UN Women hosts these International Women’s Day Breakfasts each year. I received a ticket this year – something that they repeatedly emphasised to be worthy of celebration.
I thought I’d leave this event feeling inspired and empowered. I spent most of it feeling uncomfortable.
Here’s a short list of some problematic things I heard:
– Romanticisation of disability
– White feminism/ non-intersectional feminism
– Invalidating women who like make-up and beauty products
– Having a male on the panel who talked about how his company practices “gender equality”. (We hear about this same story every other day, yet we’re celebrating men being decent human beings and foregrounding it on International Women’s Day? Lookin at you, Sophie Gregoire Trudeau and Sydney Boys High)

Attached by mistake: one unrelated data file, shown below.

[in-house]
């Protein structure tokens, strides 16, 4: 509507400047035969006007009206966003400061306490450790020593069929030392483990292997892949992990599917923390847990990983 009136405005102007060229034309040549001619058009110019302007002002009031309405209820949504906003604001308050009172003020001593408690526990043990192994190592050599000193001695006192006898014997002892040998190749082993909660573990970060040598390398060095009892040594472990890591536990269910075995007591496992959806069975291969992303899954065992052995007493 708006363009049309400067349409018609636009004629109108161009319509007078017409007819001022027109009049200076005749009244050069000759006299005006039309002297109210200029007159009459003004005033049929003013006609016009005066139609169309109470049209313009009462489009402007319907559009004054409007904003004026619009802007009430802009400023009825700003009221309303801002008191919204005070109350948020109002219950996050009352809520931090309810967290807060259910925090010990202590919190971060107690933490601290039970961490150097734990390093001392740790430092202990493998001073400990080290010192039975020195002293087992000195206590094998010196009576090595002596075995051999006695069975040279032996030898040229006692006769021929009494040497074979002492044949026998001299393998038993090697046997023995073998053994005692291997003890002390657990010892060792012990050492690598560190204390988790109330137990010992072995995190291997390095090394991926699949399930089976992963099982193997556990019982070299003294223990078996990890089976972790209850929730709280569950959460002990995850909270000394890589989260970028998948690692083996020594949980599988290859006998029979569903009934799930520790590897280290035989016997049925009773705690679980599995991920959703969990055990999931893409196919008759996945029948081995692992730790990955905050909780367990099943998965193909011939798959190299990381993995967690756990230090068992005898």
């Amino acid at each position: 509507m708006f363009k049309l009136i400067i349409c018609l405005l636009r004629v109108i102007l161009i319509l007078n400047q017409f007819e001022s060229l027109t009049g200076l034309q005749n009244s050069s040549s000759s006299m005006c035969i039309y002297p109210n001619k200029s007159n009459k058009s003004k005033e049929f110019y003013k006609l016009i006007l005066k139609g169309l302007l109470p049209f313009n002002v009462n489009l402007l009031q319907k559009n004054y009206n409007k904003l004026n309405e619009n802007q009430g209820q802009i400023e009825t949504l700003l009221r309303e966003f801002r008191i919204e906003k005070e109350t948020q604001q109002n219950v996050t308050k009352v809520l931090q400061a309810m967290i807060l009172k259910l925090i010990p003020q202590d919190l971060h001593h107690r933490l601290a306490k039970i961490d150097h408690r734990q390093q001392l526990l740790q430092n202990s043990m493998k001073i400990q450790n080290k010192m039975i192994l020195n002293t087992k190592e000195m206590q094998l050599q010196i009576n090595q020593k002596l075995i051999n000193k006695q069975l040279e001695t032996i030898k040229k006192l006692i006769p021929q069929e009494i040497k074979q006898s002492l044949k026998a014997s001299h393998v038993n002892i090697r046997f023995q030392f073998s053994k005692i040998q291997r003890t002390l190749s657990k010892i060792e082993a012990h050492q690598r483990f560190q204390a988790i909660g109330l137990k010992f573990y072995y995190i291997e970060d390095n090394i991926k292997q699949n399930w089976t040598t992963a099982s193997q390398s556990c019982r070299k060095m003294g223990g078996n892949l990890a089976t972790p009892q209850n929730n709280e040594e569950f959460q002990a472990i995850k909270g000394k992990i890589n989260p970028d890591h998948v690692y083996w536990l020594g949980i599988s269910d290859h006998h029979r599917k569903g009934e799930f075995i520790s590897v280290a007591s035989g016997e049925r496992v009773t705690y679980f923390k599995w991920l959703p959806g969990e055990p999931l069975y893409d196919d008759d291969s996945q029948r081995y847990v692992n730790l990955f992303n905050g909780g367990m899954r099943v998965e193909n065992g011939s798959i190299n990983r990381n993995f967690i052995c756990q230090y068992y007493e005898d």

I also can’t remember how many times the MC asked us to make donations, donations that will probably go to buying more purple ribbons and customised pens that were produced in Chinese factories. Please tell me how these items help empower women?
If feminism is not intersectional, there is no point. As Audre Lorde put it, “I am not free while any woman is unfree, even when her shackles are very different from my own.”
We also need to be asking why male voices are needed, especially on International Women’s Day, in any conversation about sexism that would otherwise be ignored if voiced by women.
Wait – I am not done.
I think we should all acknowledge and remember that International Women’s Day celebrates working-class women. Though it has grown from its origins, we can’t erase the elements of class struggle this movement was built on.